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DorobekInsider: The VA IG reports — what are the next steps? We ask government IT veterans
Monday - 8/24/2009, 8:36am EDT
Late last week, we told you about two scathing reports from the Department of Veterans Affairs inspector general’s office. And they are still the buzz around town.
You can download PDF of the two reports for yourself here:
Friday on Federal News Radio 1500 AM’s Daily Debrief with Chris Dorobek and Amy Morris, we spoke with Gautham Nagesh is a reporter for Government Executive and Nextgov, who has been reporting on this story. Hear our conversation here.
The questions now: What will be the ripple effects? (There are almost always unintended consequences that result from these kinds of events.)
As I mentioned last week, the current VA CIO Roger Baker was not involved in any way. In fact, he didn’t come on board until months after these events had happened. But they will likely have a significant impact on his agenda for the VA IT shop.
One of the big concerns that people are talking about are the sheer number of names in these reports. I haven’t sat down to count them, but… there are more then a dozen names redacted from these reports. Does that mean that these actions, if true, were pervasive through VA?
Baker has made a real effort to transform Earlier this year, of course, Baker put a hold on 45 IT projects because they were behind schedule or over budget — they were troubled. It is unclear if it was going to work yet. There have been other attempts to transform VA’s IT shop — and they have often been characterized by two steps forward, followed by one step back.
One government IT veteran I was talking to over the weekend said Baker could actually turn this into his advantage — this could further his case that change is necessary.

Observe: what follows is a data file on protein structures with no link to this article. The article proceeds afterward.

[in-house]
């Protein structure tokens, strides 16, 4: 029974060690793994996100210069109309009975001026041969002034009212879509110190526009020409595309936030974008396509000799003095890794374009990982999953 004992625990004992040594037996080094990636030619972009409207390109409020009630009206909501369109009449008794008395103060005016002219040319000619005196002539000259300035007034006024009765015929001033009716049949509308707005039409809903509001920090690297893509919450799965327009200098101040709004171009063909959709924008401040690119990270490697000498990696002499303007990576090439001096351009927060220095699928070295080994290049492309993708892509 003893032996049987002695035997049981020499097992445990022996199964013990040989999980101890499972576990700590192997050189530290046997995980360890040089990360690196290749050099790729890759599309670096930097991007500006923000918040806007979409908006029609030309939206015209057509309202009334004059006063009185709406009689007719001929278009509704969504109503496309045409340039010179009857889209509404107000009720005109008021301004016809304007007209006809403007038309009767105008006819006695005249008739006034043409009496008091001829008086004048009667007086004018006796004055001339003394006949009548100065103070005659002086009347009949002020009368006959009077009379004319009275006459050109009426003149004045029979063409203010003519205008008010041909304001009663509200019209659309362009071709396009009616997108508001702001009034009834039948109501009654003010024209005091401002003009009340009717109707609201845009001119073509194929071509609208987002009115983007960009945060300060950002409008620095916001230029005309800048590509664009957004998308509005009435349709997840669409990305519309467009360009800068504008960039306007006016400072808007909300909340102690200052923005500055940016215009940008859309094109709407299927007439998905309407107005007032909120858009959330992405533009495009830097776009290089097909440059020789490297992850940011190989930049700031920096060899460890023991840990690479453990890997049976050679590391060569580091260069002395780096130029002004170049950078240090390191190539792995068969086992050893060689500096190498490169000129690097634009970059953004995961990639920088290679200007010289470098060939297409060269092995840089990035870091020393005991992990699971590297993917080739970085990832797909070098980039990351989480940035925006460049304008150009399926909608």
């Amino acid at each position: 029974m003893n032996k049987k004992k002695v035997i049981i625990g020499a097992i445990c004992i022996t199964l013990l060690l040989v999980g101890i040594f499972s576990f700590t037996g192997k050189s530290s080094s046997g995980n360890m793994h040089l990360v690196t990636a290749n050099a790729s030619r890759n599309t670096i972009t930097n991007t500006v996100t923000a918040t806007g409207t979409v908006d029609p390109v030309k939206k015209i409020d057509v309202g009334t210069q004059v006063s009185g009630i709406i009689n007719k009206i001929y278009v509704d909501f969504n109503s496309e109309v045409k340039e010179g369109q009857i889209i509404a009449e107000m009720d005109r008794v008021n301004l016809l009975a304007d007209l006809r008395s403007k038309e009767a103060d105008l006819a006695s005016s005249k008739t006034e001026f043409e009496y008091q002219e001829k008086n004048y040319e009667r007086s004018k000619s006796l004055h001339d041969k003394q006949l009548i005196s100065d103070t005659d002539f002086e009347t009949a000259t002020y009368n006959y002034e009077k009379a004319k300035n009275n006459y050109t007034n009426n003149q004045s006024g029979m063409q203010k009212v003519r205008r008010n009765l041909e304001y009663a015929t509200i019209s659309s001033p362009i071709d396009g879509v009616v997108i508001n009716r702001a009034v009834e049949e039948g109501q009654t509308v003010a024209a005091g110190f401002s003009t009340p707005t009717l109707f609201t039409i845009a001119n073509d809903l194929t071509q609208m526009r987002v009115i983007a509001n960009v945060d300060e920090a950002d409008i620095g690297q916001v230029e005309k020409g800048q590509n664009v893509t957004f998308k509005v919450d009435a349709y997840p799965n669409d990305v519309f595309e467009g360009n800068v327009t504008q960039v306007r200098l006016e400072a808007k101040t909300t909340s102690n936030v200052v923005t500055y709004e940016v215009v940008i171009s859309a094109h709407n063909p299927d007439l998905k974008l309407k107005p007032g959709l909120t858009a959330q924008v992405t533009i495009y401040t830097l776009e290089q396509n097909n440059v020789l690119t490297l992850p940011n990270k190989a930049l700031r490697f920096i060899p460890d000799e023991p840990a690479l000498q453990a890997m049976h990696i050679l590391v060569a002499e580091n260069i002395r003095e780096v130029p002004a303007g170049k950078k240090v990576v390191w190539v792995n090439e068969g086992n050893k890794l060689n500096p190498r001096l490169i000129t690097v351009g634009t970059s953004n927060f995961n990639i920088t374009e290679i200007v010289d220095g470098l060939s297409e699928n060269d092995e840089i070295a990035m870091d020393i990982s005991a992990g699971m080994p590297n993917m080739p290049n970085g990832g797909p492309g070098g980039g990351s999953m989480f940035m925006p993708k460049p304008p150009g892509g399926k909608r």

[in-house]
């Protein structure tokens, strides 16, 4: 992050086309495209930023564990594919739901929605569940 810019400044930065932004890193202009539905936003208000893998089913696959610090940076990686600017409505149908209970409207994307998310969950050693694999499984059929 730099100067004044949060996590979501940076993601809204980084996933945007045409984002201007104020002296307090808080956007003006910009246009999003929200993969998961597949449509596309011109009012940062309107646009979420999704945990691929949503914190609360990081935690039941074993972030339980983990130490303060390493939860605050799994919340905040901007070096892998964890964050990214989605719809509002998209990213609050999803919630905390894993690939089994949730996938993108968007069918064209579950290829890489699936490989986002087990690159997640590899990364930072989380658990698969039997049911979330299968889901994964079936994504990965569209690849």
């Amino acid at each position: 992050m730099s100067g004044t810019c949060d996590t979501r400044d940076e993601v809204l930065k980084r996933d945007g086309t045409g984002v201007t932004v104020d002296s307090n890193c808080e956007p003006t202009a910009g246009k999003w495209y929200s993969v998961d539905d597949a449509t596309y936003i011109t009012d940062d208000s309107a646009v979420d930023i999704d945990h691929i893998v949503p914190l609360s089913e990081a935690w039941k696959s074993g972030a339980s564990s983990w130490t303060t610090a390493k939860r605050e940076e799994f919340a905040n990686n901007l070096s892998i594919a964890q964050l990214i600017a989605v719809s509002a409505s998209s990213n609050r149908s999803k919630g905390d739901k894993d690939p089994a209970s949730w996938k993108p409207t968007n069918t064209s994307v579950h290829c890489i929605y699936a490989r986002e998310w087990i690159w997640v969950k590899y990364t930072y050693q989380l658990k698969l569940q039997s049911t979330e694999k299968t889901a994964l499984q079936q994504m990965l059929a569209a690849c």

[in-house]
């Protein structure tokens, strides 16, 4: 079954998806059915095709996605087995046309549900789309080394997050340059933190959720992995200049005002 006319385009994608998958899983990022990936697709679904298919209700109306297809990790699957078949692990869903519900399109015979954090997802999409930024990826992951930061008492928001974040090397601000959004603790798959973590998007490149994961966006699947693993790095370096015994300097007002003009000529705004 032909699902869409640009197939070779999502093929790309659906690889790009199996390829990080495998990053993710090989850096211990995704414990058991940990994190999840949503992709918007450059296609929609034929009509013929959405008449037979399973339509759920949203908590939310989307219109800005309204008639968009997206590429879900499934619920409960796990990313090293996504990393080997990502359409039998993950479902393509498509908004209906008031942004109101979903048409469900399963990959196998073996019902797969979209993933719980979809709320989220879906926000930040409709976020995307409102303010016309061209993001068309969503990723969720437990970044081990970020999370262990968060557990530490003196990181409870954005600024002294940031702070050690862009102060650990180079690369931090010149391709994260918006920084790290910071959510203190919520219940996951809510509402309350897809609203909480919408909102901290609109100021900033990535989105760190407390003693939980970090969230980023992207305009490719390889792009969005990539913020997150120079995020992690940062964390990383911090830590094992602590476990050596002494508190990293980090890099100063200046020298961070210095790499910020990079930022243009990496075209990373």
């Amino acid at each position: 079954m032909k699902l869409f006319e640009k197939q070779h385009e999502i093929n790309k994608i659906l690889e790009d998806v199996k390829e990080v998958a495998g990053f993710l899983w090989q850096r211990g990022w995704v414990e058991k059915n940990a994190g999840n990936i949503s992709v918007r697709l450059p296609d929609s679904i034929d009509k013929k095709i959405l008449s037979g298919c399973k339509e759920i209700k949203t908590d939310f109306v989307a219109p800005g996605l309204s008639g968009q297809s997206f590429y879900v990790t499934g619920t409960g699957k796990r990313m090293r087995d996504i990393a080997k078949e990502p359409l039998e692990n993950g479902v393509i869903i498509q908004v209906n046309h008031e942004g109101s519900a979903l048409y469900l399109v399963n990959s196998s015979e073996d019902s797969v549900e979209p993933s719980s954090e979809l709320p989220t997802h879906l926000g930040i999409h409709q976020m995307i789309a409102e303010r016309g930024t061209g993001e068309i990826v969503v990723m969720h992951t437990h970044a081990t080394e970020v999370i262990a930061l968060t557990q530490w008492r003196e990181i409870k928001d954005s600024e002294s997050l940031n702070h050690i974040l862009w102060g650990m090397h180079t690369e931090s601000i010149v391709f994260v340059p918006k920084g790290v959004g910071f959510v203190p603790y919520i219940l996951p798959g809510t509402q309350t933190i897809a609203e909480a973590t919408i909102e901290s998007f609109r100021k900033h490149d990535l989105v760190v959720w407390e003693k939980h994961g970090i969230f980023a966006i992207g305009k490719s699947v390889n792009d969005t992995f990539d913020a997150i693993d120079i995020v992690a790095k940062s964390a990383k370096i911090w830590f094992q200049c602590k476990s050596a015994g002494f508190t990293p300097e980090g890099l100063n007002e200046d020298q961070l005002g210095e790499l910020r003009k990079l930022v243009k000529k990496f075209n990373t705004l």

And Baker is perhaps uniquely qualified to deal with these issues having served as the former Commerce Department CIO.
And Nextgov’s Nagesh posts a response from VA:
A VA spokesman issued the following statement about the reports: “VA is aware of the findings detailed in the OIG reports. VA expects our employees to set the highest levels of personal and professional conduct; therefore, we are extremely concerned by the descriptions of alleged improper conduct by VA staff. The department is aggressively pursuing a thorough review of the situation and will continue to work with the appropriate authorities. VA does not condone misconduct by its employees and will take the appropriate corrective action for those who violate VA policy.
I have asked some of the best government IT minds for their advice to VA — and to Baker. The only caveat was that I would not identify them so they could speak their minds freely.
Here are some of what they said…
* Verify that the facts in the report are accurate. If so, then start making reassignments and bring in a new team.
* It is a tough call – but fair and even-handed treatment is necessary. Generally the IG recommendations are reasonable – but some of this behavior costs the taxpayers plenty and did nothing to benefit the Veteran. It seems Mr. Baker concurred with the IG recommendations and we will have to wait and see what the final decisions are. It is noteworthy that the “pat” answer includes the phrase “General Counsel”. The IG never made a statement about referral to Justice – but in my experience that is usually not written down or part of the printed file. Some of these issues I would imagine are referral-able.
If nothing else those that are SES’ers should be thrown from the corp – to not do so is to sully the ranks of all SES’ers. That corp of gov execs should be beyond reproach. Speed will be of no importance here – this will linger until the press goes on to other things!
* They have to deal with the personnel aspects and demonstrate they have taken steps to correct the conditions that got them to this end. [Some of these situations were] well known in the halls of VA and no one took action…
In general VA is a Peyton Place of this sort of thing — people with new found power want to use it….